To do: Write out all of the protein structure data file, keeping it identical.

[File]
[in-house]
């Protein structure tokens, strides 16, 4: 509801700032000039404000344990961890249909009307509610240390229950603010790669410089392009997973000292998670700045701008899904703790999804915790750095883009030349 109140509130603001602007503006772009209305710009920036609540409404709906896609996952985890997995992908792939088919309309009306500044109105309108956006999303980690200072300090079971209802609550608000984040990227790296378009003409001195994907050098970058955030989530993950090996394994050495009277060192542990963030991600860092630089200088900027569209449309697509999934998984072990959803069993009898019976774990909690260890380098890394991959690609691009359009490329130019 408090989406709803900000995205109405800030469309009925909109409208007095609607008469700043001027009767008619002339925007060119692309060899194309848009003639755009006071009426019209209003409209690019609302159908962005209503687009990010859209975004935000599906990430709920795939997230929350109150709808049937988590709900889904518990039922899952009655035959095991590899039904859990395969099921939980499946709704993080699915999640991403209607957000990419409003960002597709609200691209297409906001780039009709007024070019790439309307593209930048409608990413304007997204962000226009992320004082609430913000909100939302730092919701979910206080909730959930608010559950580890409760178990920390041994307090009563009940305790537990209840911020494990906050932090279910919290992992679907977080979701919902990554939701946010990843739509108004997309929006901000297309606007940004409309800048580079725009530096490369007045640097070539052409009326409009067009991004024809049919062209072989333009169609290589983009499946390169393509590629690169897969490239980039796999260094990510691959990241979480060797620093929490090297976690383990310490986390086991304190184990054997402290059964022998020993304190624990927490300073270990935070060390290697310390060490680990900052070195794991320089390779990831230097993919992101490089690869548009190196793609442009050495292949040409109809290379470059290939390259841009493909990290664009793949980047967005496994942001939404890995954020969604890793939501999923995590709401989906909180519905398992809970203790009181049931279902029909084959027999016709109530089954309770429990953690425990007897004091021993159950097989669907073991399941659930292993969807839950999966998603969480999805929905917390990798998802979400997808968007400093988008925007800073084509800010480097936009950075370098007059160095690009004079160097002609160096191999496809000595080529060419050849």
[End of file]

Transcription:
[in-house]
């Protein structure tokens, strides 16, 4: 509801700032000039404000344990961890249909009307509610240390229950603010790669410089392009997973000292998670700045701008899904703790999804915790750095883009030349 109140509130603001602007503006772009209305710009920036609540409404709906896609996952985890997995992908792939088919309309009306500044109105309108956006999303980690200072300090079971209802609550608000984040990227790296378009003409001195994907050098970058955030989530993950090996394994050495009277060192542990963030991600860092630089200088900027569209449309697509999934998984072990959803069993009898019976774990909690260890380098890394991959690609691009359009490329130019 408090989406709803900000995205109405800030469309009925909109409208007095609607008469700043001027009767008619002339925007060119692309060899194309848009003639755009006071009426019209209003409209690019609302159908962005209503687009990010859209975004935000599906990430709920795939997230929350109150709808049937988590709900889904518990039922899952009655035959095991590899039904859990395969099921939980499946709704993080699915999640991403209607957000990419409003960002597709609200691209297409906001780039009709007024070019790439309307593209930048409608990413304007997204962000226009992320004082609430913000909100939302730092919701979910206080909730959930608010559950580890409760178990920390041994307090009563009940305790537990209840911020494990906050932090279910919290992992679907977080979701919902990554939701946010990843739509108004997309929006901000297309606007940004409309800048580079725009530096490369007045640097070539052409009326409009067009991004024809049919062209072989333009169609290589983009499946390169393509590629690169897969490239980039796999260094990510691959990241979480060797620093929490090297976690383990310490986390086991304190184990054997402290059964022998020993304190624990927490300073270990935070060390290697310390060490680990900052070195794991320089390779990831230097993919992101490089690869548009190196793609442009050495292949040409109809290379470059290939390259841009493909990290664009793949980047967005496994942001939404890995954020969604890793939501999923995590709401989906909180519905398992809970203790009181049931279902029909084959027999016709109530089954309770429990953690425990007897004091021993159950097989669907073991399941659930292993969807839950999966998603969480999805929905917390990798998802979400997808968007400093988008925007800073084509800010480097936009950075370098007059160095690009004079160097002609160096191999496809000595080529060419050849």